Latest Comments by Silver_Rik

Silver_Rik, CNA 697 Views

Joined May 8, '17. Silver_Rik is a Mental Health Aide, SRNA. He has '1' year(s) of experience. Posts: 32 (38% Liked) Likes: 28

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  • 0

    A couple of stories from the other side. A coworker claimed she remembered my dad from the nursing home where she used to work. He had been a resident there for only three days three years previously, before being admitted to the hospital and then hospice.

    Another time someone came into my office to rent apartment from me when I worked in property management. We started talking and it turned out she was one of the nurses at the facility where i'd had a colonoscopy.

  • 0

    A few weeks ago the patient I was taking care of for MedSurg clinical started asking questions about the psych hospital. We are part of the same network, and send patients there for medical treatment. I wondered if he had been one of our patients, because I couldn't figure out why he was asking me of all people. It turned out they were looking at transferring him to the traumatic brain injury long-term care unit at my work. Just out of the blue coincidence that he picked me to ask about the place.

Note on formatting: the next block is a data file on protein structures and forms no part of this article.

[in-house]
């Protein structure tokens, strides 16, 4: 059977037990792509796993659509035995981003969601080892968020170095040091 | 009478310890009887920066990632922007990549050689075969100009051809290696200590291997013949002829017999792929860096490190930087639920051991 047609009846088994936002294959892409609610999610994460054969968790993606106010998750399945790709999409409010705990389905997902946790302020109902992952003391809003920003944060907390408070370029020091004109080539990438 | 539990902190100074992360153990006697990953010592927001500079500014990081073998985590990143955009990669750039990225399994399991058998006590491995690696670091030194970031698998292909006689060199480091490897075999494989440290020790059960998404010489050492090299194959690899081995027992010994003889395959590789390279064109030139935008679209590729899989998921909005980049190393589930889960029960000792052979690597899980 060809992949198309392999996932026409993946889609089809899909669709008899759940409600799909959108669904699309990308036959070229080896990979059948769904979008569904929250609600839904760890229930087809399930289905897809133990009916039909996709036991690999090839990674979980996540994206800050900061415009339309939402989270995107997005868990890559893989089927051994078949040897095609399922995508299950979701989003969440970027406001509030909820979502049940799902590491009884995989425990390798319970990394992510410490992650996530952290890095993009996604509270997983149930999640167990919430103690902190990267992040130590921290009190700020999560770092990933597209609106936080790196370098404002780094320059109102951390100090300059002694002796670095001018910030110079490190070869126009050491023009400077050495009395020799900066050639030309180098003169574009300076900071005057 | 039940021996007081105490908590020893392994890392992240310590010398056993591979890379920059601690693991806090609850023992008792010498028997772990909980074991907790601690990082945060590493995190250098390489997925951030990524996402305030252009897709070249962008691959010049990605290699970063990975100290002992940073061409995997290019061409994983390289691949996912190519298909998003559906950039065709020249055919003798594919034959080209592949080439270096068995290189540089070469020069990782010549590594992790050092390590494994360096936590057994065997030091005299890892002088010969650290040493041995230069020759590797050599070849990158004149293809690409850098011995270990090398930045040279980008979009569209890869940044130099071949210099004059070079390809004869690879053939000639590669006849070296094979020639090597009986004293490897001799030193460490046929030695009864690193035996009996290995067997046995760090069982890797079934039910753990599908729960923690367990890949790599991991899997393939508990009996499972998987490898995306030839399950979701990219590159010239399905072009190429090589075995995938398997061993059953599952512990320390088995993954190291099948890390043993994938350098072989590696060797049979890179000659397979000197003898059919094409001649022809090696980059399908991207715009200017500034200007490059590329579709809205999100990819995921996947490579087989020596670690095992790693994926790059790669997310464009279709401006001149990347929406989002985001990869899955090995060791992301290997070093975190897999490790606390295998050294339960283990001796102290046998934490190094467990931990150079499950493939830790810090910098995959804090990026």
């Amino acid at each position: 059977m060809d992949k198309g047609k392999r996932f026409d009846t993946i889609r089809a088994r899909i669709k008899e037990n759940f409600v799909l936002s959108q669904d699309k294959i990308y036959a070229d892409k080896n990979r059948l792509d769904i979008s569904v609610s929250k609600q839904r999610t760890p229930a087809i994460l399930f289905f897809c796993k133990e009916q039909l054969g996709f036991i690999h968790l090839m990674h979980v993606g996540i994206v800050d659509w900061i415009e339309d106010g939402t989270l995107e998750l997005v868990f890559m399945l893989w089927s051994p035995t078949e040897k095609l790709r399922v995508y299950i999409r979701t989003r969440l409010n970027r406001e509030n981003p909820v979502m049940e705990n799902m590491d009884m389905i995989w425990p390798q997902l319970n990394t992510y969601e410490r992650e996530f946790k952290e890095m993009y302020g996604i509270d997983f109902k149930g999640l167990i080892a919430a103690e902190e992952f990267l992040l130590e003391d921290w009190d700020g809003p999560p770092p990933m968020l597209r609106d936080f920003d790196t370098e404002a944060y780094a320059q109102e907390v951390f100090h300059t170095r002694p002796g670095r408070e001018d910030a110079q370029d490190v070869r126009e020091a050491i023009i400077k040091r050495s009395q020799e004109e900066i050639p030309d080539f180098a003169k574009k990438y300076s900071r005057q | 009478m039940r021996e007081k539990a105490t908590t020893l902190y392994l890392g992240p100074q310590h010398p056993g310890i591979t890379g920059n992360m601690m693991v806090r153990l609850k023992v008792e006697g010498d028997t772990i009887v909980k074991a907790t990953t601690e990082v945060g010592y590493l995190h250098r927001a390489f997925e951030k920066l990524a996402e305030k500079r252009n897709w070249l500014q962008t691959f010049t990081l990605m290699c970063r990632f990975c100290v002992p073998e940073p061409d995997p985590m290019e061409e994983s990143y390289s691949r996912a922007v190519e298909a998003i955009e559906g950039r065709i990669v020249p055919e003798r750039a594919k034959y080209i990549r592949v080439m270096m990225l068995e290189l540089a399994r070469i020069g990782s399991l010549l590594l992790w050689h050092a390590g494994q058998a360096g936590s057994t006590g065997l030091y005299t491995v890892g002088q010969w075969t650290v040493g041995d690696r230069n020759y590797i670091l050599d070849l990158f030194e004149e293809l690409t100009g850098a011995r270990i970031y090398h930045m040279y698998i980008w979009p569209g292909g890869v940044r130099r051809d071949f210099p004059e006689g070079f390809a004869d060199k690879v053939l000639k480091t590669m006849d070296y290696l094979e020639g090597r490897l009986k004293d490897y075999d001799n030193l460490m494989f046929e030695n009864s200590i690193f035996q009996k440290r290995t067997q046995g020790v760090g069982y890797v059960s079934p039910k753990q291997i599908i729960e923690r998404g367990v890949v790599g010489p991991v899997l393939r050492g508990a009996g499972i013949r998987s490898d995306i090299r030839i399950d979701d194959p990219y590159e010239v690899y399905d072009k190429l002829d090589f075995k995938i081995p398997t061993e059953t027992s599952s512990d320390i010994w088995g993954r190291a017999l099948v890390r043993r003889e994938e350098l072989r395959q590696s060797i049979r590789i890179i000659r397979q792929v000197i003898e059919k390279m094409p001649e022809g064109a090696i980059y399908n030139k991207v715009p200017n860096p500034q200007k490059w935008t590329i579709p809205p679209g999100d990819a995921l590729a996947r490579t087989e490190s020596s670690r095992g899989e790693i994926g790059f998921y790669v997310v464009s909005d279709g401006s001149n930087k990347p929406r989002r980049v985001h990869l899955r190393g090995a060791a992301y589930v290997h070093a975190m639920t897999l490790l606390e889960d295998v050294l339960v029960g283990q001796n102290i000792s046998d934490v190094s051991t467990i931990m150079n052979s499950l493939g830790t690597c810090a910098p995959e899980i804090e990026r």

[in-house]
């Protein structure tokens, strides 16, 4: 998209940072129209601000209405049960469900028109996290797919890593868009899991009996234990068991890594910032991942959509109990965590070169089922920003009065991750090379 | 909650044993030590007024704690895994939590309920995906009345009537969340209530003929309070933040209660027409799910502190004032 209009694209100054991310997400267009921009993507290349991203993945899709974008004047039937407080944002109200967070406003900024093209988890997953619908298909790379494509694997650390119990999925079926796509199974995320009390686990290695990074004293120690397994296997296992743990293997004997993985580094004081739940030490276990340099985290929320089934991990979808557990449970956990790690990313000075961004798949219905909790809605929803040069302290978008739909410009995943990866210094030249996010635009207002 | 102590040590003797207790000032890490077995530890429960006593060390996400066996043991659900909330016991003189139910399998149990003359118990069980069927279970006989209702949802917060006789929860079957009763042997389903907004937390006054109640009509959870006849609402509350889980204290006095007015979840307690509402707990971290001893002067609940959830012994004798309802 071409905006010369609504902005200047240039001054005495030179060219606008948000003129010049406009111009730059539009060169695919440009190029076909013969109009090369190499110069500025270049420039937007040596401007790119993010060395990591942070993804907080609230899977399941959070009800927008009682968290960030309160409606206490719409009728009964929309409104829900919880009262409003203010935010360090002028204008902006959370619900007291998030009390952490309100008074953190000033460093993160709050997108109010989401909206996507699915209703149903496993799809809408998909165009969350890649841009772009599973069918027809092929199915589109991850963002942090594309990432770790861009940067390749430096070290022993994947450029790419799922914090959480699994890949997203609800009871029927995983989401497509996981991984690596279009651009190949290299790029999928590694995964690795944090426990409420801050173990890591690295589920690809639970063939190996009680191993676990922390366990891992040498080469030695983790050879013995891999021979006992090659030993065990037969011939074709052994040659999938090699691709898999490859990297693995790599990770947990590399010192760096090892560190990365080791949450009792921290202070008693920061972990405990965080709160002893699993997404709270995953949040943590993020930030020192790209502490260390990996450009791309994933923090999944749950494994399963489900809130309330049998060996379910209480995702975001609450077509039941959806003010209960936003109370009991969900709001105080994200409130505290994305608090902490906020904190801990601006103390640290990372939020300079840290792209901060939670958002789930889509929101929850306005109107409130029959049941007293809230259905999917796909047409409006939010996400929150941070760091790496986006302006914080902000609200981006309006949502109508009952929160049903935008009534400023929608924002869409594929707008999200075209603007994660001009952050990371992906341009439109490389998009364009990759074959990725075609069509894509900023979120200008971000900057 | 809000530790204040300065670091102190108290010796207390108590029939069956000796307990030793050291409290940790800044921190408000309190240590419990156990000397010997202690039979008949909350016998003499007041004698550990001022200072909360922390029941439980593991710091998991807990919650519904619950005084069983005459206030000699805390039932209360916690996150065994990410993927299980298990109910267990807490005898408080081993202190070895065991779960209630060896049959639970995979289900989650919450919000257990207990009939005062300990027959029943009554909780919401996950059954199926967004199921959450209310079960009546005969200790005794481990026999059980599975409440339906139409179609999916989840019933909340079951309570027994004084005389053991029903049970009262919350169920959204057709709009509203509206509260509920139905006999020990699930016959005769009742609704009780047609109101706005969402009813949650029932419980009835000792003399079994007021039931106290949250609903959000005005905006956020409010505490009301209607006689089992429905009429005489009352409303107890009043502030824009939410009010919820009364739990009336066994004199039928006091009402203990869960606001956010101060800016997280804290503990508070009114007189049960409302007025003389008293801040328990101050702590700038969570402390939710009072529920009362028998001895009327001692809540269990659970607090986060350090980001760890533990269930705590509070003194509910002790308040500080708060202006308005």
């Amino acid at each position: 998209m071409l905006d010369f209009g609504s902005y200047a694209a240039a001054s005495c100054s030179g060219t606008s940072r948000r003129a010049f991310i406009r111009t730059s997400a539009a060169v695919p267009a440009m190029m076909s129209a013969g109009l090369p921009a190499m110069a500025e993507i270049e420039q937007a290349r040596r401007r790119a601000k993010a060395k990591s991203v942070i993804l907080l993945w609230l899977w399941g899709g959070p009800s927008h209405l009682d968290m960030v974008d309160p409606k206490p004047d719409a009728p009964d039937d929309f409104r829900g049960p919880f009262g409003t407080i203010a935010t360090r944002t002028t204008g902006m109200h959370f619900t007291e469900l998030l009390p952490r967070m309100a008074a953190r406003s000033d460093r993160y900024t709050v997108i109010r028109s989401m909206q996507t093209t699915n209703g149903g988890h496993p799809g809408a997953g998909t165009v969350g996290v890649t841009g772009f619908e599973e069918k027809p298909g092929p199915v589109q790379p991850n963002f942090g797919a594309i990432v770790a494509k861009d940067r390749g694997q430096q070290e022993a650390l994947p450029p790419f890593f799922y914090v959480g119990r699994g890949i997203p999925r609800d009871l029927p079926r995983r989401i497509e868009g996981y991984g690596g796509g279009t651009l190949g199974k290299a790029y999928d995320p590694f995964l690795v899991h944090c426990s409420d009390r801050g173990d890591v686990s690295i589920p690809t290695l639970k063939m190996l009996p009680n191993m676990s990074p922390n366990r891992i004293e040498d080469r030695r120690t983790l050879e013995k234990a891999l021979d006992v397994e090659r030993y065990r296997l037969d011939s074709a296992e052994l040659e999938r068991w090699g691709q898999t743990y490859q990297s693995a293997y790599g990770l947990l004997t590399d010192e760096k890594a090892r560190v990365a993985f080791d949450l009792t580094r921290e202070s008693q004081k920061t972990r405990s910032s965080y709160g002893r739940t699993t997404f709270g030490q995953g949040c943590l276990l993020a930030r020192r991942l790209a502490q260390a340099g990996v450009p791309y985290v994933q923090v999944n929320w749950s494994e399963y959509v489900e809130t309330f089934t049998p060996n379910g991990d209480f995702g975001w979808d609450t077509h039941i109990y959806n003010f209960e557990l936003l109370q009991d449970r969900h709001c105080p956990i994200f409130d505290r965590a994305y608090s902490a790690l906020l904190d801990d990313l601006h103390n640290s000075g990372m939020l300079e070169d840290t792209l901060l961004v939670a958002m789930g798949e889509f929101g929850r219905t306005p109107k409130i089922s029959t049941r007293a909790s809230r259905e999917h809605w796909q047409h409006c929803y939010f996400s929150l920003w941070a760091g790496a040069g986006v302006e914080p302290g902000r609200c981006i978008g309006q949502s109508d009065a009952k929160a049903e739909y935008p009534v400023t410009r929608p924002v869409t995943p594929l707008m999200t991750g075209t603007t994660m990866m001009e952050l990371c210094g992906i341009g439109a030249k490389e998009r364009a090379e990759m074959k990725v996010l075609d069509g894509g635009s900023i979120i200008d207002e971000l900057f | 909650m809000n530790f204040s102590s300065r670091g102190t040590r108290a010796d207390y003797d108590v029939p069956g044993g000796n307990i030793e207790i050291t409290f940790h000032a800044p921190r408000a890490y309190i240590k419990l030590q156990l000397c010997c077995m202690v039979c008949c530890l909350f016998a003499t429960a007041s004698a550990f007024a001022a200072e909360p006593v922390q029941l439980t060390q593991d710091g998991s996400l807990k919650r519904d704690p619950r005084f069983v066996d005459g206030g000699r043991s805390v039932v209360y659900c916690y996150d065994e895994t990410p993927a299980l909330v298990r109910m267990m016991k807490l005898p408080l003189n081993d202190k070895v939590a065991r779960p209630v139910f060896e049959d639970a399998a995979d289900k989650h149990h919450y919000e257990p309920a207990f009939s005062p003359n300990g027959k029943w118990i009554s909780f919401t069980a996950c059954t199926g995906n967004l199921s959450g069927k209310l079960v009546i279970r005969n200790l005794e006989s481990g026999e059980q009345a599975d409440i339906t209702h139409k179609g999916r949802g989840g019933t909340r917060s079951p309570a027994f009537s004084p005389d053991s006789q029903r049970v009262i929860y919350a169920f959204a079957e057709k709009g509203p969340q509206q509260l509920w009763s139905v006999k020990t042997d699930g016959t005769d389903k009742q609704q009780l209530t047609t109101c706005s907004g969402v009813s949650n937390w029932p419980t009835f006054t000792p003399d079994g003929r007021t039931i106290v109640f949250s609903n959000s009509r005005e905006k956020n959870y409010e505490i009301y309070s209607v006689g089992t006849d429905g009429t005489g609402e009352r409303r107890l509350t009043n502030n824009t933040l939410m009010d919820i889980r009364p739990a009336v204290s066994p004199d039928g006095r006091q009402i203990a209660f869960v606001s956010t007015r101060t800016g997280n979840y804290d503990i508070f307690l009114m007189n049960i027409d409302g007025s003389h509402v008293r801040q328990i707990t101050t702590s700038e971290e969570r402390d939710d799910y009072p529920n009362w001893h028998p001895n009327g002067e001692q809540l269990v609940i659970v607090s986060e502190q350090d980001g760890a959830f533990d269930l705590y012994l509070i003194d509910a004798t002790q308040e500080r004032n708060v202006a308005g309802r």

• 0

    I work in a psychiatric hospital. We have strict policy about outside interactions with former patients. We are not supposed to initiate any interaction or acknowledgement if we run across a former patient in public.

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    Now I'm the one taking my time to respond. Just really busy here with school etc.

    - You have a cap of 3 PNA per unit with 20 max census. How do you handle 1:1's or 2:1's if you have them?

    Now to your questions

    1. There is no MHA (PNA) handoff at shift change. When the PNA doing Q15/Q30 checks is ready to hand off that responsibility they are supposed to physically transfer the check sheets - not just leave them at the nurses' station - and might give some updates on specific patients' whereabouts and behavior, but generally no.